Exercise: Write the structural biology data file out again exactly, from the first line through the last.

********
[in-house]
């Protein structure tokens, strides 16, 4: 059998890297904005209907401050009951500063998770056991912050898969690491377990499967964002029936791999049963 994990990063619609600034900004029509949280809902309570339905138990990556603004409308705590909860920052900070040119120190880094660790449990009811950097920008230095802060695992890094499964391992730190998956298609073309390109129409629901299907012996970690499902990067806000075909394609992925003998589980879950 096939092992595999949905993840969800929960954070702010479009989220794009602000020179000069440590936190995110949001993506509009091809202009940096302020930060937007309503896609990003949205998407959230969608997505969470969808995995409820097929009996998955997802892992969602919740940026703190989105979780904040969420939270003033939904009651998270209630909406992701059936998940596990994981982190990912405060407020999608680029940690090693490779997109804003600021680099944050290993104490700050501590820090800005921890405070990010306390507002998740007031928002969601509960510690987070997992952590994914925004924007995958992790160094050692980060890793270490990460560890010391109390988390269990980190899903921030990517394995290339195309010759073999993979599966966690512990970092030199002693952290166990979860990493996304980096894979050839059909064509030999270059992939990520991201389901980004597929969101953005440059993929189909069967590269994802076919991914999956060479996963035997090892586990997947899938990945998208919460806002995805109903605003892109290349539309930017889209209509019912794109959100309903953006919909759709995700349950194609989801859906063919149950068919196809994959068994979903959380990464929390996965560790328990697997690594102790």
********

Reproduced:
[in-house]
């Protein structure tokens, strides 16, 4: 059998890297904005209907401050009951500063998770056991912050898969690491377990499967964002029936791999049963 994990990063619609600034900004029509949280809902309570339905138990990556603004409308705590909860920052900070040119120190880094660790449990009811950097920008230095802060695992890094499964391992730190998956298609073309390109129409629901299907012996970690499902990067806000075909394609992925003998589980879950 096939092992595999949905993840969800929960954070702010479009989220794009602000020179000069440590936190995110949001993506509009091809202009940096302020930060937007309503896609990003949205998407959230969608997505969470969808995995409820097929009996998955997802892992969602919740940026703190989105979780904040969420939270003033939904009651998270209630909406992701059936998940596990994981982190990912405060407020999608680029940690090693490779997109804003600021680099944050290993104490700050501590820090800005921890405070990010306390507002998740007031928002969601509960510690987070997992952590994914925004924007995958992790160094050692980060890793270490990460560890010391109390988390269990980190899903921030990517394995290339195309010759073999993979599966966690512990970092030199002693952290166990979860990493996304980096894979050839059909064509030999270059992939990520991201389901980004597929969101953005440059993929189909069967590269994802076919991914999956060479996963035997090892586990997947899938990945998208919460806002995805109903605003892109290349539309930017889209209509019912794109959100309903953006919909759709995700349950194609989801859906063919149950068919196809994959068994979903959380990464929390996965560790328990697997690594102790």